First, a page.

Green re­treat in Goa

Next time when you plan a trip to Goa, think be­yond its beaches and night life. In­stead, ex­plore the serene coun­try­side

Hindustan Times (Patna) - Live - - Lifestyle - Collin Ro­drigues­drigues@hin­dus­tan­

Goa is known for its beaches, churches, tem­ples and car­ni­vals among other things. But, the state also has a beau­ti­ful coun­try­side that is rarely ex­plored by tourists.

Goan vil­lages have a dis­tinct look and feel with huge Por­tuguese style vil­las that can leave you awestruck. As a large per­cent­age of Goans work and stay abroad, more of­ten than not, you will find just one or two peo­ple stay­ing in these mas­sive res­i­dences.

There­fore, find­ing some­one who will help you get a room on rent in one of these houses is not dif­fi­cult. In fact, many peo­ple have al­ready put up their houses on rent on web­sites such as Airbnb. And many, who have set­tled abroad and don’t plan to re­turn to Goa, have sold their houses to for­eign­ers. Once you have taken a vil­lage house on rent on your Goan so­journ, there are a few things you must keep in mind. First, life here starts quite early in the morn­ing, and at night, the streets are com­pletely de­serted by 8pm. But, if you are keen on late-night hang­outs, you can al­ways visit the near­est city, which won’t be more than an hour’s drive, con­sid­er­ing Goa is a small state.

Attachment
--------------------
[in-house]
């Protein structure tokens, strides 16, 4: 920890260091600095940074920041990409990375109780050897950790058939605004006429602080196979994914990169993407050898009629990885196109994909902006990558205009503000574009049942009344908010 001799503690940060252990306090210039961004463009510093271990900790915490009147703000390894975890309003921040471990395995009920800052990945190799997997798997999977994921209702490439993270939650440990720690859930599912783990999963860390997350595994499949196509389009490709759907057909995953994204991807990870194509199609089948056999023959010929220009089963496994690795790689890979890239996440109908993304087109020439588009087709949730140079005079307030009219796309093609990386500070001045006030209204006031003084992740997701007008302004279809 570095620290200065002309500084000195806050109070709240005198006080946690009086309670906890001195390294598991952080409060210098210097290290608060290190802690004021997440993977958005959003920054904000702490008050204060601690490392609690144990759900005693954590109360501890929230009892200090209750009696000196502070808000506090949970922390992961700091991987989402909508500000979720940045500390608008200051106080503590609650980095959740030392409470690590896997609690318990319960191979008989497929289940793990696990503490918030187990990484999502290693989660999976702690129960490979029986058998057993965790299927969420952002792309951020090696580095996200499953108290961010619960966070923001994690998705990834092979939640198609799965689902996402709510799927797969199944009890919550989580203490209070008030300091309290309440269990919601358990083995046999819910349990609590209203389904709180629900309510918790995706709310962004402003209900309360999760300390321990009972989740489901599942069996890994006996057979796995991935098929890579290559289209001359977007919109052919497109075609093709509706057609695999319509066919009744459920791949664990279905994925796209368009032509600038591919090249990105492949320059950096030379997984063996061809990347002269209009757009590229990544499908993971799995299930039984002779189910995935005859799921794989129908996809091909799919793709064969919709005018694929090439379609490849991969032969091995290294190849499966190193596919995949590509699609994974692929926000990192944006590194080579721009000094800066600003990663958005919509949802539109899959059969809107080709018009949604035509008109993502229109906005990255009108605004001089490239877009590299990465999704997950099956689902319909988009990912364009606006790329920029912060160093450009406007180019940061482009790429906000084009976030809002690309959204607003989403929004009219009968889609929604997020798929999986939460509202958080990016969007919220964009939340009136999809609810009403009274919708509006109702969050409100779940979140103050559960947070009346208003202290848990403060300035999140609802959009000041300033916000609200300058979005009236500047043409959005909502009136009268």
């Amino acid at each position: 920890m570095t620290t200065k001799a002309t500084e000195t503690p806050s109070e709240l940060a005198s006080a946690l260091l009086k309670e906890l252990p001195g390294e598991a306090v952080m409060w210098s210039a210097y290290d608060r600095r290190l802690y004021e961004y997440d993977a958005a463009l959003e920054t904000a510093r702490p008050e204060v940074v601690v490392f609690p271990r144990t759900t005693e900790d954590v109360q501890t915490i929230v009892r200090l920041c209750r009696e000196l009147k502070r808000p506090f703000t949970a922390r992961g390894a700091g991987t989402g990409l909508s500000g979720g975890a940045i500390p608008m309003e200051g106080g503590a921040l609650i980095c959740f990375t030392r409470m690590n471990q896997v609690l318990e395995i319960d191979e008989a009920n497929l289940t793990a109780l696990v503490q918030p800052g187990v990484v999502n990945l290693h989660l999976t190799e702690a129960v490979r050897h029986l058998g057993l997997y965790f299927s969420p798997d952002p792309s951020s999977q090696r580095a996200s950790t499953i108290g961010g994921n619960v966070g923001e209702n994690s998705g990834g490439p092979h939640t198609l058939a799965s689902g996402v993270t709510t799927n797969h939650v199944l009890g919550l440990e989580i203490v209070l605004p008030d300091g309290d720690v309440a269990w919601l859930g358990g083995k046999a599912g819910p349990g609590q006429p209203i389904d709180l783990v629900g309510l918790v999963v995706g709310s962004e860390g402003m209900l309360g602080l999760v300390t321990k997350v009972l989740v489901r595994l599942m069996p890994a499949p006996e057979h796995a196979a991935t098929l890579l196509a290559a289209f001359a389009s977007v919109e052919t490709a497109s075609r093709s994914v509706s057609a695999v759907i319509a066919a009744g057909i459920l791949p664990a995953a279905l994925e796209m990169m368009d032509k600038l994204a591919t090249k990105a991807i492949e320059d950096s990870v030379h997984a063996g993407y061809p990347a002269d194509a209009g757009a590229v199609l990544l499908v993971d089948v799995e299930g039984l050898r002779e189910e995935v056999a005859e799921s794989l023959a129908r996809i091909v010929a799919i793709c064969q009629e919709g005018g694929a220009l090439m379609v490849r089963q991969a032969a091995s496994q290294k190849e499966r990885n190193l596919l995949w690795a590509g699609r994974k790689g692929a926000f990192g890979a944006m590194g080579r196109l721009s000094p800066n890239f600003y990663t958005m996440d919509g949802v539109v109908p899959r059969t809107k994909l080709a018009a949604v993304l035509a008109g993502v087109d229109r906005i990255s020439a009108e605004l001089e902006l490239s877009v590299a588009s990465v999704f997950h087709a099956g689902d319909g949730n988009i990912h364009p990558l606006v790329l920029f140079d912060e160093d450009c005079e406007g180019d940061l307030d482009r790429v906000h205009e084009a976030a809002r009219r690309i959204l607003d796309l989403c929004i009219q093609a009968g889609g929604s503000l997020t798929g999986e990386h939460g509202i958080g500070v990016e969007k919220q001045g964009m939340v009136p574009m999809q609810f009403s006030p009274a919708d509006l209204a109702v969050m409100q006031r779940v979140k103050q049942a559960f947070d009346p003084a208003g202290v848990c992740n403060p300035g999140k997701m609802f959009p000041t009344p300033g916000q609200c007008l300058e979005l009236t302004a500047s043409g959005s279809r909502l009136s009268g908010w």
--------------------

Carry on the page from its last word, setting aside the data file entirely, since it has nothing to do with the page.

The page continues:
An­other ad­van­tage of stay­ing in a Goan vil­lage is get­ting au­then­tic lo­cal food. As the day breaks, you will be wo­ken up by the sound of lo­cal bread bak­ers sell­ing fresh breads. In Goa, one should try poee, a round bread that was in­tro­duced in Goa by the Por­tuguese. You will also find small joints sell­ing lo­cal food in most Goan vil­lages. But, since these eater­ies cater to a lim­ited crowd, you should reach there by as early as 9am for break­fast. These lo­cal restau­rants serve lim­ited dishes, but the au­then­tic food is bound to leave a last­ing im­pres­sion on your taste buds. Here, one should try a lo­cal spe­cialty called the bon — a sweet, deep fried bread. Other than Goa, you will find bon only in Man­ga­lore, where it’s called Man­ga­lore bun. You can also try a dif­fer­ent ver­sion of Mum­bai’s batata bhaji in the city called kaapa

and mirchi.



Though only Ker­ala is pop­u­lar for its back­wa­ters, not many know that Goa also has a vast net­work of back­wa­ters that runs through al­most ev­ery vil­lage. This is an­other as­pect of Goa, which is not pro­moted, as the fo­cus is com­pletely on beach tourism. Fish­ing is one of the prom­i­nent in­dus­tries in Goa, and fish are avail­able in large quan­ti­ties in the back­wa­ters. So, you can ei­ther go fish­ing on the banks of the near­est back­wa­ter or just re­lax there.


A Goan vil­lage mar­ket is an­other place that one must ex­plore. A must-visit is the Banastarim mar­ket, which is held ev­ery Fri­day. Here you can buy dry fish, dry chillies and dif­fer­ent va­ri­eties of mangoes dur­ing mon­soons. Next, you may choose to visit the churches in Goan vil­lages that have a lot of open spa­ces. The spa­ces are, at times, used to stage tia­trs (Konkani plays) and to play foot­ball. And, once the sun sets in, you can visit a lo­cal tavern. If you don’t drink al­co­hol, try a lo­cal soft bev­er­age. So, next time when you plan a trip to Goa, think be­yond its sandy shores.

A beach in Goa filled with fish­ing boats


An an­cient dis­tiller for a cashew feni drink. Ditch your soft drink, and try these lo­cal drinks

Newspapers in English

Newspapers from India

© PressReader. All rights reserved.